Ojinaga was founded around the year 1200 by Pueblo Indians. In 1535 it was visited by Alvar Nuñez Cabeza de Vaca with a party of four, the survivors of the 1528 shipwreck of a failed mission to explore Florida. It was later the site of the Battle of Ojinaga, as Pancho Villa was being chased all over the region during the Mexican Revolution.
Most places of interest are located within a block or two of the central plaza.
- Manuel Ojinaga Museum. Hosts artifacts from the Mexican Revolution, Indian items, locally found fossils.
- Norteño bands - Many famous norteño musicians are from here, and Ojinaga has its own unique style, adding saxophones to the accordion-heavy mix.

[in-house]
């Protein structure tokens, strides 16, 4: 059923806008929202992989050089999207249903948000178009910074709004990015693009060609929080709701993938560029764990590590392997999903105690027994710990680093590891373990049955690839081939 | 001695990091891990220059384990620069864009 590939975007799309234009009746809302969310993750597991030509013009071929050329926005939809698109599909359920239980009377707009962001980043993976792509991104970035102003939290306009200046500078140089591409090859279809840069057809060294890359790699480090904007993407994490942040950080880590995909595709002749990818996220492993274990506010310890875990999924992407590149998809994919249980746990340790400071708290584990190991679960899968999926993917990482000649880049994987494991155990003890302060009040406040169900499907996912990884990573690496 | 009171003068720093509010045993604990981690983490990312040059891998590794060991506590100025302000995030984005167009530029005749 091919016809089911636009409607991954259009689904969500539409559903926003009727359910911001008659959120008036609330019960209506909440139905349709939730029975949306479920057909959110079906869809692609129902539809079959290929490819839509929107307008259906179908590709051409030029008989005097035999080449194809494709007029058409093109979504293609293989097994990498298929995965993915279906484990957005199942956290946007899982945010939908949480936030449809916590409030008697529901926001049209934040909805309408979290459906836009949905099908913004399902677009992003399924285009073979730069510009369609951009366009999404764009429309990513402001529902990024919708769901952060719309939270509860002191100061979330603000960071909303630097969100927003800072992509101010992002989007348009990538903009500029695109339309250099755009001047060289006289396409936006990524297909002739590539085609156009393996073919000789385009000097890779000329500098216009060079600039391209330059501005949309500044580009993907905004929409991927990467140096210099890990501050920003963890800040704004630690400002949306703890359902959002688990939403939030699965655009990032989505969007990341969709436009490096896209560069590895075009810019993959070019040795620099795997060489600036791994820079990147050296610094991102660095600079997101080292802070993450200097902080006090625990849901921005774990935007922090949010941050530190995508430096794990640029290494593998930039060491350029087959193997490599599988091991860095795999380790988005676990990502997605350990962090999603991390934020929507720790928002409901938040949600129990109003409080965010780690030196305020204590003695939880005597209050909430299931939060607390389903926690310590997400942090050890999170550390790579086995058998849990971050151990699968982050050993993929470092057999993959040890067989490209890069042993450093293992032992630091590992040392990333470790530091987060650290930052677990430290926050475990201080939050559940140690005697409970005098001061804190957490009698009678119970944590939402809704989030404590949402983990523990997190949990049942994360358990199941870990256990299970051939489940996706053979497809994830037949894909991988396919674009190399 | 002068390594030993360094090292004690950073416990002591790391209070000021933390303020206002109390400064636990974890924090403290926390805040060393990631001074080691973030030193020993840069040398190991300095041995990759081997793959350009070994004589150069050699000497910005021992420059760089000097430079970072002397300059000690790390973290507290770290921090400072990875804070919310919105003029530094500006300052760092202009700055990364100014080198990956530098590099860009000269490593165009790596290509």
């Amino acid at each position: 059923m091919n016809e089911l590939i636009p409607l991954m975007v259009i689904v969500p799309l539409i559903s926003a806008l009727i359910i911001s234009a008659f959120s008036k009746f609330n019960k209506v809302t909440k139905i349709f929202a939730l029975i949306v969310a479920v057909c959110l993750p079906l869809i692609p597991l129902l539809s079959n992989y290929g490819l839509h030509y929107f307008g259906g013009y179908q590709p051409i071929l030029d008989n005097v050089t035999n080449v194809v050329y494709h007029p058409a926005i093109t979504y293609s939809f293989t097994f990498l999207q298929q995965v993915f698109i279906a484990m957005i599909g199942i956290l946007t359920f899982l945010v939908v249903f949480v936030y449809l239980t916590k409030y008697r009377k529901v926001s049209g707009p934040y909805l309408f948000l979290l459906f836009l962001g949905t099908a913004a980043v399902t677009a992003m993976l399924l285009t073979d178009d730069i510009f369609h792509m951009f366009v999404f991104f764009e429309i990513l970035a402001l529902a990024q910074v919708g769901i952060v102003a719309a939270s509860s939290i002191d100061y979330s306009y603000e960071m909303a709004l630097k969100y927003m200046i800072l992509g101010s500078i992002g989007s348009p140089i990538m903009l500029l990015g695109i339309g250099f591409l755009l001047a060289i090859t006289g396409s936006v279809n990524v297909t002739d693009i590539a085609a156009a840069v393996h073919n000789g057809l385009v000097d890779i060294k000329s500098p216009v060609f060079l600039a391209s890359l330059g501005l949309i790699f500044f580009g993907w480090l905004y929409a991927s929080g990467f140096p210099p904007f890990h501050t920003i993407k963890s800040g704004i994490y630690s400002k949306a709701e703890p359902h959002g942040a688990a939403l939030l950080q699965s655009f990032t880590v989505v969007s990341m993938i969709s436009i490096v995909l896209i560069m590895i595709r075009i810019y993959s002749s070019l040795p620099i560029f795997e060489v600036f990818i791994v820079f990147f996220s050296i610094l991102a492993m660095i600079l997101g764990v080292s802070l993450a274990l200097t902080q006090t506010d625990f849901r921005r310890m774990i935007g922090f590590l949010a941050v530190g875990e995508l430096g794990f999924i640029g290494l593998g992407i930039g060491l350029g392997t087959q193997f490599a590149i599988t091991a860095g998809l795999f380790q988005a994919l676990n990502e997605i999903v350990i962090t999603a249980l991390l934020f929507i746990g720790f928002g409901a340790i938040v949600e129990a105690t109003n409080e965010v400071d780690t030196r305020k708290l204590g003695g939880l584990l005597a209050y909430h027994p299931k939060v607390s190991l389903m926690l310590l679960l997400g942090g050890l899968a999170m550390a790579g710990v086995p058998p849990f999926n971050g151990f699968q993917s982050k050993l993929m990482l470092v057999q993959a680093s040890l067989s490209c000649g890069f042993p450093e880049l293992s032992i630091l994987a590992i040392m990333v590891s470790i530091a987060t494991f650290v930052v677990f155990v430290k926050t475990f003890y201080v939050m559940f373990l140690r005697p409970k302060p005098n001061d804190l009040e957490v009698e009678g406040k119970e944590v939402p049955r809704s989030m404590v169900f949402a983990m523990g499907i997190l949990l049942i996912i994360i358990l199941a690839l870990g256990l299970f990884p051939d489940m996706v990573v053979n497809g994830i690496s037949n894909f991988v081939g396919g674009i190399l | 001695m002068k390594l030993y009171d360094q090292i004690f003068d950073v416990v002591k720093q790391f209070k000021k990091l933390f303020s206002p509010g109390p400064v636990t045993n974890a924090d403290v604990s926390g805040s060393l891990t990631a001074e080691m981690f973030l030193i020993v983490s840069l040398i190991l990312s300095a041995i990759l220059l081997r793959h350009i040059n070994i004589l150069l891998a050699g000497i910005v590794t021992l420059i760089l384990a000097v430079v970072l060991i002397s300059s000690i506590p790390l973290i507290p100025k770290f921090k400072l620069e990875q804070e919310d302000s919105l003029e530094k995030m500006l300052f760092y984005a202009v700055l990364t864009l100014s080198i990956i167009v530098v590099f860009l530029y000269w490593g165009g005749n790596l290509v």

- Fausto's Art Gallery, Calle Juarez, 626. 453 0505. Artwork by regional artists, southwest furniture, and local Indian handicrafts.
- La Poblana, Calle Juarez, in front of Fausto's Gallery. Home-style Mexican cooking popular with the working class.
- Los Comales, Calle Zaragoza, a block off the main square. Surprisingly good seafood, given the city's location.
- Sanborn's, 453 1224. A favorite with locals of Ojinaga and Presidio. Try the chile verde con carne. No credit cards accepted.
- Tortas Raúl, 453 1544. Mexican sandwiches, burritos, and other light meals. Good for lunch.
- Hotel Armendariz, ☏ .
- 1 Hotel Cañon del Peguis, Blvd. Libre Comercio 1501, ☏ . A more upscale hotel with doubles from 644 pesos.
- Peguis Canyon, 40 km (25 miles) down highway 16, is a 1200 m (4000-foot) canyon, one of the most impressive sights of the Big Bend Region.
|Routes through Ojinaga|
|Chihuahua ← Aldama ←||W E||→ → becomes → Presidio|